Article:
Copyright Reform - A New Bill on the Notice Paper

Brian Chau is a JD candidate at Osgoode Hall Law School.

The Conservative majority government has placed a new copyright reform bill, “An Act to amend the Copyright Act” on the Notice Paper earlier today. This new bill is expected to be introduced tomorrow.

For those unfamiliar with parliamentary publications, the Notice Paper provides matters which may be raised for consideration by the House of Commons. Once the notice period has expired, items on the Notice Paper typically move on to the Order Paper (the agenda of items of business to be considered by the House).

Several reports (Winnipeg Free Press, Hollywood Reporter, CBC News) have commented on this development with the general expectation that the new bill will be substantially similar to the controversial Bill C-32. Bill C-32 passed the second reading in the Parliament, but fell as a result of the dissolution of the Canadian parliament during the Spring 2011 re-election.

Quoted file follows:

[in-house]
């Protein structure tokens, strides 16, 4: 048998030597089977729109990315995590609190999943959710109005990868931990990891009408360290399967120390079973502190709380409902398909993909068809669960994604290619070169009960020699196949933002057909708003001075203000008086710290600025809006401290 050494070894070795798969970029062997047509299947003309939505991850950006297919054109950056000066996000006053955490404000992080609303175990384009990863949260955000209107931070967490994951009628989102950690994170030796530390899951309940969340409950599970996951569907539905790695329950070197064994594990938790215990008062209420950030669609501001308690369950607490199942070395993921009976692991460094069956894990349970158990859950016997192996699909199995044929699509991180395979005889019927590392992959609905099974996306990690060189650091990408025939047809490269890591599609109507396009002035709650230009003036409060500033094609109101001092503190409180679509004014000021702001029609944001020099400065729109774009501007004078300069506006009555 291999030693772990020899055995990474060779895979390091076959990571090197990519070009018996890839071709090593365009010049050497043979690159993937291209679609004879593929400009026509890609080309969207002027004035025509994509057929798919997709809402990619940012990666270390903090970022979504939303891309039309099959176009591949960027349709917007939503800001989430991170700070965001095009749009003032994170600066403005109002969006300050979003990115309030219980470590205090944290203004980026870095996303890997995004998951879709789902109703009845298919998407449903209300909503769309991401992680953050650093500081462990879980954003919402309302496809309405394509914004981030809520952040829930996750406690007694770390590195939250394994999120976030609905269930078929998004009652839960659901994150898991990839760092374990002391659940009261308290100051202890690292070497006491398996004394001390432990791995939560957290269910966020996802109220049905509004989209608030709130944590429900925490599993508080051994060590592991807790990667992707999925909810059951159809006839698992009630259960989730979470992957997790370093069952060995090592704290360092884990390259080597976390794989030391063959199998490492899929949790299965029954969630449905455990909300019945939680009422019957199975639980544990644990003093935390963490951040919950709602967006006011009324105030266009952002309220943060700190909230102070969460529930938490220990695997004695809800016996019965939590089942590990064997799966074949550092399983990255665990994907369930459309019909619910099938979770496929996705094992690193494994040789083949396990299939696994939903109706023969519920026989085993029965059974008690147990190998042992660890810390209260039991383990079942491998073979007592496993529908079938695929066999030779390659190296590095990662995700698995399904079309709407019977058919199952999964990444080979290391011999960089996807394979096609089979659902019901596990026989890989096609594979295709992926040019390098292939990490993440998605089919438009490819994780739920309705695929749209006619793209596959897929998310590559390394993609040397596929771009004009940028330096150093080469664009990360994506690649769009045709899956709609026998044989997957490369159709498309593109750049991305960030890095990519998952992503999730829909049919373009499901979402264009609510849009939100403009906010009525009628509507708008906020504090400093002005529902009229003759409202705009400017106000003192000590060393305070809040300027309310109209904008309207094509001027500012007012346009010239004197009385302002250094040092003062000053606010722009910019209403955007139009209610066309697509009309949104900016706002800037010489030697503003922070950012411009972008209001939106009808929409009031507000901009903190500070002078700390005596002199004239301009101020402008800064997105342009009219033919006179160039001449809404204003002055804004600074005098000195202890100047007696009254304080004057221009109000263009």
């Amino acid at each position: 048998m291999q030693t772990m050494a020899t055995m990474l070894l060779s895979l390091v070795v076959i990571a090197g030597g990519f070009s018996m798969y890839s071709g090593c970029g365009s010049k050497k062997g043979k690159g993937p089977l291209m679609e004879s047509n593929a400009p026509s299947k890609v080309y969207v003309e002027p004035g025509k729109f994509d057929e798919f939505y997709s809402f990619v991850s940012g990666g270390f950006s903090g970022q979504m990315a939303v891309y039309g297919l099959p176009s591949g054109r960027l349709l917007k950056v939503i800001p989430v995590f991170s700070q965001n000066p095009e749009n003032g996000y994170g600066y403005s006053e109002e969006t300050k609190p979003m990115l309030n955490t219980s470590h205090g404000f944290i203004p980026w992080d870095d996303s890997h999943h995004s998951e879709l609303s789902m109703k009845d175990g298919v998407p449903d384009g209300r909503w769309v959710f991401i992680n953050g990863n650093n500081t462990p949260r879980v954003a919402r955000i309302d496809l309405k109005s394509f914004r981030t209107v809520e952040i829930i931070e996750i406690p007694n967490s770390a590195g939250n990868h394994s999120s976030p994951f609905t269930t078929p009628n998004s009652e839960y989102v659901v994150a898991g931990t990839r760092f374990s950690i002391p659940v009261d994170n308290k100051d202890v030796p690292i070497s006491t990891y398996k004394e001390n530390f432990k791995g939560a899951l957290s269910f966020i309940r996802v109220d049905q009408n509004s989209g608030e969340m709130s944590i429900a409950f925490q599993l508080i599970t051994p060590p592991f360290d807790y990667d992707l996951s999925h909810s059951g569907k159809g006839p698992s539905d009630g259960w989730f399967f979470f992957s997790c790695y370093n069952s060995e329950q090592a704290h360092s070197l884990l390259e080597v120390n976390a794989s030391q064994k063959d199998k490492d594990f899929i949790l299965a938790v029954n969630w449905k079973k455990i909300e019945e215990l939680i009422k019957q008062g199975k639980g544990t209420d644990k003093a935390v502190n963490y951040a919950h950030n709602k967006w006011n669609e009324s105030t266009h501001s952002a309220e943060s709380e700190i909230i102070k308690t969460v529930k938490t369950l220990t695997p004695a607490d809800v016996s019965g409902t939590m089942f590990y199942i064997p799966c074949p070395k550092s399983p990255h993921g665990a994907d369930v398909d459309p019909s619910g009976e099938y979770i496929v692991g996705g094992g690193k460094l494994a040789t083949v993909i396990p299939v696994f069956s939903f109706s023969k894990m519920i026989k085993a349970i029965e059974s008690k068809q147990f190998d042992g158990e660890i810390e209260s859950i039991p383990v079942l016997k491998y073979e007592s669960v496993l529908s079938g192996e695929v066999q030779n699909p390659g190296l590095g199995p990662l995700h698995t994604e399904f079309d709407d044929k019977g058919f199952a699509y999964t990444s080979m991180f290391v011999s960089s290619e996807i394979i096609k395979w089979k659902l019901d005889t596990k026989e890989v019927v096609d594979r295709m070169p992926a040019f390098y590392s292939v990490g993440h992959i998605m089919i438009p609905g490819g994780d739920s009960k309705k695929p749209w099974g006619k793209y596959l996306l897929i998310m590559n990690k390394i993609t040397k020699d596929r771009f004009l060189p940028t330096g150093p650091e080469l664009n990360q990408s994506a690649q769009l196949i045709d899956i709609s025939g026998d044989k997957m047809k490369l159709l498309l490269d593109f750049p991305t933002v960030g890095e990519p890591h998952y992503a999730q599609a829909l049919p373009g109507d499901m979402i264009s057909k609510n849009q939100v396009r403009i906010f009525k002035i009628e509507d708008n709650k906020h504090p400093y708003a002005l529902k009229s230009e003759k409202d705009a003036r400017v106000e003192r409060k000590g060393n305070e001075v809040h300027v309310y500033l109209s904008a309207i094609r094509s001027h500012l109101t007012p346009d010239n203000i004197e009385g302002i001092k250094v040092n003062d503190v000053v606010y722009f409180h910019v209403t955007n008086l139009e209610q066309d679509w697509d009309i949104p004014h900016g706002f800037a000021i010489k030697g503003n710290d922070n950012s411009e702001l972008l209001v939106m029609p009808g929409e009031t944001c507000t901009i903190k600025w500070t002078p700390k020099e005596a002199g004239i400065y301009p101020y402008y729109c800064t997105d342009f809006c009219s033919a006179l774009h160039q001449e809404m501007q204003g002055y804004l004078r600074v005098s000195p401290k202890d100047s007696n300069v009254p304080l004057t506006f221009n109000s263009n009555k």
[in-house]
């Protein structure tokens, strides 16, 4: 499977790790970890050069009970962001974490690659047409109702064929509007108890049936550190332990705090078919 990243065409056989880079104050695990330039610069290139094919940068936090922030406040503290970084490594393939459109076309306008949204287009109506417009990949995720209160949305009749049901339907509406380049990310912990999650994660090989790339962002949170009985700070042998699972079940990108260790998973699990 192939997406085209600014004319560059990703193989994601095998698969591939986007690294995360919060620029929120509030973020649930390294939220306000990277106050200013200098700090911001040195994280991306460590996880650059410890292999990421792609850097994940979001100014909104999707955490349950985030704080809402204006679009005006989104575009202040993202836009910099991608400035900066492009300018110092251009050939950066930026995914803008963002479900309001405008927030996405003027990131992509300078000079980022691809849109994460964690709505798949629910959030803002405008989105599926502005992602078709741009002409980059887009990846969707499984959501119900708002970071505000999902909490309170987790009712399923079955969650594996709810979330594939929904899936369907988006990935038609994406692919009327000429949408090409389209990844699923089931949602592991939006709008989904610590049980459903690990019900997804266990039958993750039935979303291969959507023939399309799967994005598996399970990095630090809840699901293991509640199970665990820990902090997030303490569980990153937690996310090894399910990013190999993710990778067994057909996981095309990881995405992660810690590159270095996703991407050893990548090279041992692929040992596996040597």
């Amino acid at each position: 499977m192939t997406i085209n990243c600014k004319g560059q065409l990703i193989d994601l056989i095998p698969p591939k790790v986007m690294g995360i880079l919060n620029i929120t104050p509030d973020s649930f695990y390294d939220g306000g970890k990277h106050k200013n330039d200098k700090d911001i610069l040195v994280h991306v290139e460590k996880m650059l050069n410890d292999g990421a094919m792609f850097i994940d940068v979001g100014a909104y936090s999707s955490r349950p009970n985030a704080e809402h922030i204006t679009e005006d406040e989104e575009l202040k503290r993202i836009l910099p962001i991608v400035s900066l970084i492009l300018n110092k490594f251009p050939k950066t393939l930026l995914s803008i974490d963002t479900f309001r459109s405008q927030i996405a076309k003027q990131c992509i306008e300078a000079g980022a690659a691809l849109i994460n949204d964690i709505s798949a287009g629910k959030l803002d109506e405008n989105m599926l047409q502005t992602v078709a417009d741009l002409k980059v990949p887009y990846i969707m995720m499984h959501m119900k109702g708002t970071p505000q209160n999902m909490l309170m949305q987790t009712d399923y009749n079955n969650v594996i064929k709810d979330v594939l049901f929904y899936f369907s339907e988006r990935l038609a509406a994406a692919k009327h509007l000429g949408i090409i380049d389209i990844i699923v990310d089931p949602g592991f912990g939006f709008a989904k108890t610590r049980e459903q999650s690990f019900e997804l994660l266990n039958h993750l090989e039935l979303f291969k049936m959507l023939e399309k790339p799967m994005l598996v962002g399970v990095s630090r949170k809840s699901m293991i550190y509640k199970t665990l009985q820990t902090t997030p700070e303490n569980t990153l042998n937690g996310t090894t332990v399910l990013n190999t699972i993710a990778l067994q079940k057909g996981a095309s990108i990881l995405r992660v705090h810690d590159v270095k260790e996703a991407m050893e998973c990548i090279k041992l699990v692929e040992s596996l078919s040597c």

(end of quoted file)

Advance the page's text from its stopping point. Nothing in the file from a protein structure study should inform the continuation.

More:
One Comment
  1. Although Bill C-32 was met with a considerable amount of criticism, which its successor will meet also, the Conservatives’ attempt at amending the Copyright Act so soon after their election victory is very promising. Some speculated that copyright reform would not be at the top of Parliament’s agenda and that another bill wouldn’t be introduced for quite some time. The main reason for the previously failed attempts at copyright reform was federal elections. Since the Conservatives now have a majority government, chances are there will not be another election for at least four years. That should be enough time for Parliament to get its act together and finally amend our out-of-date Copyright Act. No excuses this time around.

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